Hi Edward,

The protein itself is a monomer/dimer mix, normally it is a monomer;
however, the concentrations at which we observe it at (NMR concentrations
are around 1mM, the protein forms a dimer (primarily). Using titration
experiments we have found what looks to be an interface (using CSP), and
have used a docking program to show what the dimer would look like in
regards to the dimer interface and what is geometrically/energetically
possible. So we aren't looking for proof of a dimer, but my PI had informed
me that our S^2 would not be accurate if we used the pdb of the monomer
(due to slower tumbling effecting our relaxation data, basically having
data for a dimer, and thus the pdb file must also account for the larger
size/slower tumbling, basically since the data is for a dimer, the pdb
file/structure should also be that of a dimer so they correlate). However,
if the S^2 data doesn't get effected too much whether it is a dimer or
monomer, then I guess it doesn't matter too much in this case.

Also, could you tell me the exact modification I need to make to my script?
This is what it was before
Is this what I should modify it to?


On Fri, Sep 30, 2016 at 11:45 AM, Edward d'Auvergne <edw...@nmr-relax.com>

> On 30 September 2016 at 19:45, Mahdi, Sam <sam.mahdi....@my.csun.edu>
> wrote:
> > Sorry, I just want to make sure I fully understand this so I can explain
> it
> > to my PI:
> No problems, this is by far the most complicated aspect in the field of
> NMR ;)
> > So if there is symmetry, I can upload the same pdb file with the dimer
> (set
> > A and B) but tell it to read only one set.
> Load rather than upload, but yes.
> > Since S^2 isn't effected too much
> > versus a dimer versus a monomer, the only thing that is important is the
> > change in co-ordinates of one set of the dimer (i.e. the differnence in
> > co-ordinates between set A in a monomer, and set A in a dimer
> co-ordinates,
> > or set A in a different version of that dimer's co-ordinates).
> S2 is not affected by the reference frame.  This only matters for
> comparing diffusion tensors.  Though you will only ever see one
> tensor, as that is what is in your NMR sample (if you have a
> monomer-dimer mix, then you're in trouble and will see a lot of
> artificial Rex and ns motions).
> > I say this
> > because I have already run my protein's data with the pdb structure of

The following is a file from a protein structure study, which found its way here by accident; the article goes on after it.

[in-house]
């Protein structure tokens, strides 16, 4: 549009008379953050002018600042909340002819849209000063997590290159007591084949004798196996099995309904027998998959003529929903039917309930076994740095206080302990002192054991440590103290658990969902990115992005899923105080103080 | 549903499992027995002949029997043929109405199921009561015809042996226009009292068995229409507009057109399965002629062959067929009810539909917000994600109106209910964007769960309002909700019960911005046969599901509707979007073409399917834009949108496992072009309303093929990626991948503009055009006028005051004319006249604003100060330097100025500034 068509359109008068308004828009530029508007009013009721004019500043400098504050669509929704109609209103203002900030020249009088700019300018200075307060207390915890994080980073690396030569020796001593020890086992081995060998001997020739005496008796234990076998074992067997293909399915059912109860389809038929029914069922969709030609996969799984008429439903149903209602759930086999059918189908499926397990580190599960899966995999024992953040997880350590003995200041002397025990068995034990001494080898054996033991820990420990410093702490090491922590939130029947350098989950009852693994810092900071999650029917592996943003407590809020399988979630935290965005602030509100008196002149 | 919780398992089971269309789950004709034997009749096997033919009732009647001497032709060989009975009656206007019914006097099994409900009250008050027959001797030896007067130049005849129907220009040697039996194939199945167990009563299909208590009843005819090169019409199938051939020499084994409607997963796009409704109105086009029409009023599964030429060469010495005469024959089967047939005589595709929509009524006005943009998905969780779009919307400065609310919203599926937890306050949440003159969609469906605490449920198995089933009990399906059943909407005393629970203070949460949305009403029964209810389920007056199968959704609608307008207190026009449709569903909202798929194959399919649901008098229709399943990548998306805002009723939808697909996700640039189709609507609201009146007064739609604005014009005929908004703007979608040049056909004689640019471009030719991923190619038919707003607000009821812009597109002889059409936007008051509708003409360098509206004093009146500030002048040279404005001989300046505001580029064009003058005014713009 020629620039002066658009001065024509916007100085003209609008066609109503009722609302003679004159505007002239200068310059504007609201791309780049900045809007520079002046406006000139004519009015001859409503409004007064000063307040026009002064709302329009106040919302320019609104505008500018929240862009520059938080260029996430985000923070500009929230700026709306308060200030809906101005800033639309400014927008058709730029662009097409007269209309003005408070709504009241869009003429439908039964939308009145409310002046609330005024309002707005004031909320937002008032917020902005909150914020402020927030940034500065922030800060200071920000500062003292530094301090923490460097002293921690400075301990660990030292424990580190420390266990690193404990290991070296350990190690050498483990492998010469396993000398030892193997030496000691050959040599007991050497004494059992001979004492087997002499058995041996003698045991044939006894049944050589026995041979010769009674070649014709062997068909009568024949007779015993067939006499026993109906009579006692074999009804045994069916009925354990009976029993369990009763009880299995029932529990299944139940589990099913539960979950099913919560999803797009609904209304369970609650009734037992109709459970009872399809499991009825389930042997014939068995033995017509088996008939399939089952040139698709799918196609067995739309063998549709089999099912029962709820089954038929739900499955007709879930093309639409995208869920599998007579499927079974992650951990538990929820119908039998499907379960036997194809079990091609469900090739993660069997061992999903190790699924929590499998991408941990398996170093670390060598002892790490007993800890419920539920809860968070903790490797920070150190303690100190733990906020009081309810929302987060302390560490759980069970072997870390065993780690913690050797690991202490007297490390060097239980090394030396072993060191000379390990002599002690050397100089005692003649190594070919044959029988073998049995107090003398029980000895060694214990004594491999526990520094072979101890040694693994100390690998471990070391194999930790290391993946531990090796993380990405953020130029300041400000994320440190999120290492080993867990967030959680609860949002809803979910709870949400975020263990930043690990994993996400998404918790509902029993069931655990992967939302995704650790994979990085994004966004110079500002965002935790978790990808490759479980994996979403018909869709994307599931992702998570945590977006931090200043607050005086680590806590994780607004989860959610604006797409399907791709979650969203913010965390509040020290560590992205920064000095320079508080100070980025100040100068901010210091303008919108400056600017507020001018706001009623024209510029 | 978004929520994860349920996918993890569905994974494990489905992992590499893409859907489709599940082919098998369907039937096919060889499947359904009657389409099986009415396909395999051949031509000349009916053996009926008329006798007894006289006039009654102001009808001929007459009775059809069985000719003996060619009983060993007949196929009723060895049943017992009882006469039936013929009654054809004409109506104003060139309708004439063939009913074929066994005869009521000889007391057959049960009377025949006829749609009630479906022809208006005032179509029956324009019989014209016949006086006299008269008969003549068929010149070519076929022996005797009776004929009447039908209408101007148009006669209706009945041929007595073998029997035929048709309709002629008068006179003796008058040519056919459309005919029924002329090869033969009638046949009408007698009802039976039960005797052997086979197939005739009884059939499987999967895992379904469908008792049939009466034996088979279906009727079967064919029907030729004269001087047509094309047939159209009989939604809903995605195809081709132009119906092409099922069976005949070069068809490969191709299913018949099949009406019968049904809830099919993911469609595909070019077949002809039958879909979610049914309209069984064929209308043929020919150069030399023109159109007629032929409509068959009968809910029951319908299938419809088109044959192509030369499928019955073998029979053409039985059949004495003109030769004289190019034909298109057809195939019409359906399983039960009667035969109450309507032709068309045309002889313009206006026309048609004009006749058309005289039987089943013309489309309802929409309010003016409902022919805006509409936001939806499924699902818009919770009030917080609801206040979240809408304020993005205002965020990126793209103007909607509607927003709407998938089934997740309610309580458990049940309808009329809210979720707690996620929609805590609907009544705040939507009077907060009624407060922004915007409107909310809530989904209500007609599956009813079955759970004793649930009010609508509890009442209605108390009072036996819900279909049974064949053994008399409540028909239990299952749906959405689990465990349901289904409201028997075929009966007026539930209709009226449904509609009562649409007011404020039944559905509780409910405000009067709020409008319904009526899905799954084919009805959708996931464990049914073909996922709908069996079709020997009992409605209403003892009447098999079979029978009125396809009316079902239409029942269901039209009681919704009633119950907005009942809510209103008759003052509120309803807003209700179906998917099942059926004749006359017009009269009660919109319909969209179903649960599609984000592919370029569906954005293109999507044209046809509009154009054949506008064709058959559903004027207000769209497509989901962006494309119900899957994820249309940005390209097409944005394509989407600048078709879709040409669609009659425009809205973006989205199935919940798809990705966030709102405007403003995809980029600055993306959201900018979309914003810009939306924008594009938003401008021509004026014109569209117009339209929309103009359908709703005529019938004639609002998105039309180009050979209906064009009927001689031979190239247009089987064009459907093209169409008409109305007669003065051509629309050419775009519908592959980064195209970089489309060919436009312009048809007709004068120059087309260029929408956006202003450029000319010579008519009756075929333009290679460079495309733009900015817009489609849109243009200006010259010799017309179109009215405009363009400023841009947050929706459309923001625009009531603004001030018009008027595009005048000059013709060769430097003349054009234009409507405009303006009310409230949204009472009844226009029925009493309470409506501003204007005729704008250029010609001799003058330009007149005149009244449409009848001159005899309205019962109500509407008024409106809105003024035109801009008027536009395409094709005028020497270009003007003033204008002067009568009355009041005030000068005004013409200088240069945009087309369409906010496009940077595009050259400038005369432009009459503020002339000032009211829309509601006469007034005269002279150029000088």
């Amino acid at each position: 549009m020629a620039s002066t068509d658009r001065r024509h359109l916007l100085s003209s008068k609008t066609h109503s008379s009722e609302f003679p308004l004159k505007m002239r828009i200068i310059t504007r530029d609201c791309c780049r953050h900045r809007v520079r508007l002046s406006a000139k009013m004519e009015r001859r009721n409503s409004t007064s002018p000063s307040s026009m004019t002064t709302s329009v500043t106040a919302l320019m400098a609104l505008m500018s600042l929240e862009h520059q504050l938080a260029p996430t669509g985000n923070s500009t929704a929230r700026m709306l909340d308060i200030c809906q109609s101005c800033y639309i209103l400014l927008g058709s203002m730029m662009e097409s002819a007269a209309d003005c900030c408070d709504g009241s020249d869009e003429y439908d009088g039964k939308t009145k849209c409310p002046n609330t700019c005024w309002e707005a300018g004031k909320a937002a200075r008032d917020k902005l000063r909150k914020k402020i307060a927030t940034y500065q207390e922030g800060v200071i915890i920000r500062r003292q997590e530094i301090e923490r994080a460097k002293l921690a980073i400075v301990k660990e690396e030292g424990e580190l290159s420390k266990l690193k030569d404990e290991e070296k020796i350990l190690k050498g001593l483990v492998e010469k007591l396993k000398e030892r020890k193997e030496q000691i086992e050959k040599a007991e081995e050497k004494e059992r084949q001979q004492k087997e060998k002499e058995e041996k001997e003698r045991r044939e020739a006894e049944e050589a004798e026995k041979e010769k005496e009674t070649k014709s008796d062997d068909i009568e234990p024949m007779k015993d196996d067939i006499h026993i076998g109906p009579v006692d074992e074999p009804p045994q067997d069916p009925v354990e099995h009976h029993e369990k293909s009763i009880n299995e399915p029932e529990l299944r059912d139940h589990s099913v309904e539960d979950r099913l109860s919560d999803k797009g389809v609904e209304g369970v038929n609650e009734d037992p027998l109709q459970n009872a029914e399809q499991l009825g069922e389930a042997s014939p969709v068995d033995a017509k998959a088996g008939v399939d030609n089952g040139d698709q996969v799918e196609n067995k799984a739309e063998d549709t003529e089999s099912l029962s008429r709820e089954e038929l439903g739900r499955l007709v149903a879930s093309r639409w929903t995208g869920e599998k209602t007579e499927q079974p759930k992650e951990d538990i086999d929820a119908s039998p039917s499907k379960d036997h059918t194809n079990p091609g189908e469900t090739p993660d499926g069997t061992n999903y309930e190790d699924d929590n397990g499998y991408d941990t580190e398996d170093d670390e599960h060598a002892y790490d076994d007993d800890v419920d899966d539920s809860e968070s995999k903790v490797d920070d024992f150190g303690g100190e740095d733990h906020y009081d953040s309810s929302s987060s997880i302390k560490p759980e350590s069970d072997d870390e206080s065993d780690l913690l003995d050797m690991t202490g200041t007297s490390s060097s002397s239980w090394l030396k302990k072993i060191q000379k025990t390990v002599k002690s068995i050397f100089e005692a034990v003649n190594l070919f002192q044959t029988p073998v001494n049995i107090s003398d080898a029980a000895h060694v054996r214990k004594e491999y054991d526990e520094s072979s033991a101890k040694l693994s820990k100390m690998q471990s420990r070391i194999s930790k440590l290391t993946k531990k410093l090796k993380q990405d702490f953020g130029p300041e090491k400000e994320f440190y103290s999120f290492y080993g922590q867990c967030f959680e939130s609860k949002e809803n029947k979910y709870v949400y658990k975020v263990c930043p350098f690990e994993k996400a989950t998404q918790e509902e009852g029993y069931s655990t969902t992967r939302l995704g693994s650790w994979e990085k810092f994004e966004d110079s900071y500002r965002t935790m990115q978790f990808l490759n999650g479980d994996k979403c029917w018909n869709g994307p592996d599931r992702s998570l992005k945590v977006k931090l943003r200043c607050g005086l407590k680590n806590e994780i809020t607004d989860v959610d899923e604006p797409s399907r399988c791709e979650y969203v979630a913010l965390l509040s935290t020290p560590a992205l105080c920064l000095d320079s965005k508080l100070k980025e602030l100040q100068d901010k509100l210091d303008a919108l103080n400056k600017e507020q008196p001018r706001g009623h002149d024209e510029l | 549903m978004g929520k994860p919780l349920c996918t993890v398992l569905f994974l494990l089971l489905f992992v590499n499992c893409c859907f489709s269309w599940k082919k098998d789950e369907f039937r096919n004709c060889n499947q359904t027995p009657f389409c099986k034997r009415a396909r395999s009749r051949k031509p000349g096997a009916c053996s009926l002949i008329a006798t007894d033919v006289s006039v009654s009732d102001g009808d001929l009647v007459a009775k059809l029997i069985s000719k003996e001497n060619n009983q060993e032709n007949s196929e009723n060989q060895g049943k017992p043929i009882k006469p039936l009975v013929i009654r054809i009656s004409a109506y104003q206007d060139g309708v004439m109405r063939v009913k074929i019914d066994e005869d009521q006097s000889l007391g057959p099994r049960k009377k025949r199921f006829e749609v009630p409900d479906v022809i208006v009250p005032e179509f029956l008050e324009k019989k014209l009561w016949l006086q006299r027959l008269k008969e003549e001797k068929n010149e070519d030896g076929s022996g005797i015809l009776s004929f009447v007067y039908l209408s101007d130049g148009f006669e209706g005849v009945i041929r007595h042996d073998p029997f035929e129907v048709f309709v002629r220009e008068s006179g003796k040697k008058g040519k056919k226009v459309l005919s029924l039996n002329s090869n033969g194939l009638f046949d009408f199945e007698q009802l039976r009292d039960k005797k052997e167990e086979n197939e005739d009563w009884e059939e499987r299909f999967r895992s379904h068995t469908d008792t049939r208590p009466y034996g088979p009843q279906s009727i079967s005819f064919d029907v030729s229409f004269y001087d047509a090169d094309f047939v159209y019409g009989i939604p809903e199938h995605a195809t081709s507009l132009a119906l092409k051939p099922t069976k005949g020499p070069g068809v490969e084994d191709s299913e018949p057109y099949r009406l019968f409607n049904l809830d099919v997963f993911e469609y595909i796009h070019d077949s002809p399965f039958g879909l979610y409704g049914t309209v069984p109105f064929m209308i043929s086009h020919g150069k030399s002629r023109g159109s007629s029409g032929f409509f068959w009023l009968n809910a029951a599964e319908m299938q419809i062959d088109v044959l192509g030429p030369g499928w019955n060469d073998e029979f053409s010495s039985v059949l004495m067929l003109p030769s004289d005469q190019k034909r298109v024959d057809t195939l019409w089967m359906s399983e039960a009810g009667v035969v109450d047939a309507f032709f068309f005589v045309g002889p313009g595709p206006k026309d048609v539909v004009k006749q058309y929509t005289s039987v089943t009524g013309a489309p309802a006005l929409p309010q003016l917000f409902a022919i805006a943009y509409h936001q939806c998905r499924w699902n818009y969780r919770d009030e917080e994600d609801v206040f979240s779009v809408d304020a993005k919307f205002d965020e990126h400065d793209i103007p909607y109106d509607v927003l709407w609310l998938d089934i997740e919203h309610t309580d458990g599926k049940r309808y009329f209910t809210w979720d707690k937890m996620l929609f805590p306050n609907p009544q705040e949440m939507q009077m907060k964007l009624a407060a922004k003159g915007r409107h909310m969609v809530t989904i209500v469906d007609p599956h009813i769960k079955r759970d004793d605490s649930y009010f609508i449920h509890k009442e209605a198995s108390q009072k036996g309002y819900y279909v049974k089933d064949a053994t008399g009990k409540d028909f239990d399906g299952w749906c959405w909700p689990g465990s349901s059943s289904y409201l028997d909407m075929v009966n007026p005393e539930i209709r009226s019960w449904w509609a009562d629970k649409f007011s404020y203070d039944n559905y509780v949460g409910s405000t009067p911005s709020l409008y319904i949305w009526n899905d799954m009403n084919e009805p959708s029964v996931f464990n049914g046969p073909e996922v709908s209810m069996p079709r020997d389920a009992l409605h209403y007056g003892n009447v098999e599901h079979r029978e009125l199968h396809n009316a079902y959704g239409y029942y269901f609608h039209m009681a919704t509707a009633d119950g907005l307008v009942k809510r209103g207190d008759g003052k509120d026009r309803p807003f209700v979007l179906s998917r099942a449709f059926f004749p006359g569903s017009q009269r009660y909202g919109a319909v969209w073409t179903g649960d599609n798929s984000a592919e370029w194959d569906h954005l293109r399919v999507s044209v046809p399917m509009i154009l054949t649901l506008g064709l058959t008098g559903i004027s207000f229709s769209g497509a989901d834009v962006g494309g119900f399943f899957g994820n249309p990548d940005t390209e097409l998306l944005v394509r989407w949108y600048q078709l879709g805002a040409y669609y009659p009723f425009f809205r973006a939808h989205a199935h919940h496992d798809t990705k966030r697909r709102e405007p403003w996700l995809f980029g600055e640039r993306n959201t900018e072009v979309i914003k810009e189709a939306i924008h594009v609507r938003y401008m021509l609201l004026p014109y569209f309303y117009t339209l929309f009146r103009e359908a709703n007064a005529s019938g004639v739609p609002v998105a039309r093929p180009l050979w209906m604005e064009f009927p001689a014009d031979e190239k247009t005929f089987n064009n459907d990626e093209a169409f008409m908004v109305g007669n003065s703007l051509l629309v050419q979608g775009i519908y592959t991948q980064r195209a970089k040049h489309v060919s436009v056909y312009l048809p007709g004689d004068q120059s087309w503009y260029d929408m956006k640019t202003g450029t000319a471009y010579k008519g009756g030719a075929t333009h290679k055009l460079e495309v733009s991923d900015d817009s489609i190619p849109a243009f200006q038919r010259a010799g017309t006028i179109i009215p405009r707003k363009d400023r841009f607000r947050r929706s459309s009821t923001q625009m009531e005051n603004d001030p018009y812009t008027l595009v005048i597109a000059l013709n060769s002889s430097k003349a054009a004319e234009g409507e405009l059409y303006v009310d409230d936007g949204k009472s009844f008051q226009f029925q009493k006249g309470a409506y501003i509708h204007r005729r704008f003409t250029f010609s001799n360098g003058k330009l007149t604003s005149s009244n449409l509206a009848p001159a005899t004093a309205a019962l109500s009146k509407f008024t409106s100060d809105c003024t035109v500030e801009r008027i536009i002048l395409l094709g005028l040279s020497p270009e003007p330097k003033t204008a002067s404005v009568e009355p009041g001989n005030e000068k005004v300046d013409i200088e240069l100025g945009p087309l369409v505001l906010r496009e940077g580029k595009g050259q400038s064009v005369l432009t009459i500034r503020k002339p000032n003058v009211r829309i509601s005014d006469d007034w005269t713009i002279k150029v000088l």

> the
> > monomer, and I have 2 different pdb files the docking program gave back
> for
> > the dimer (2 different ways the dimer could form from one interface).
> Well, your analysis will always return the same diffusion tensor.  If
> you want these diffusion tensors to all be in the same frame, use the
> relax structure.superimpose user function with the method='fit to
> first' argument.  Then just pick which will be your reference
> structure and superimpose.  You can superimpose A and B - separately -
> onto the monomer frame.
> Let's pick the monomer as the reference frame.  Then:
>     - If you superimpose "dimer 1, struct A" to the monomer, you
> should find the same tensor.
>     - If you superimpose "dimer 1, struct B" to the monomer, you
> should find the same tensor.
>     - If you superimpose "dimer 2, struct A" to the monomer, you
> should find the same tensor.
>     - If you superimpose "dimer 2, struct B" to the monomer, you
> should find the same tensor.
> If the docking program did not optimise the internal monomer
> structure, you will get identical results.  Otherwise you'll see minor
> internal motion changes.  If your PI was hoping that you would be able
> to tell him that you have a monomer or one of the 2 dimers in your NMR
> tube, well then you will need to start to read many, many papers on
> diffusion tensor prediction.  But know that all prediction methods
> underestimate the diffusion tensor (e.g. David Case is working on this
> exact problem for MD simulations).  In this case, relaxation data is
> not the best NMR method for this.  It would be better to use RDCs from
> a purely steric alignment and to compare that to what PALES prediction
> comes up with (though that itself is still a very rough and imperfect
> method).
> Regards,
> Edward
relax (http://www.nmr-relax.com)

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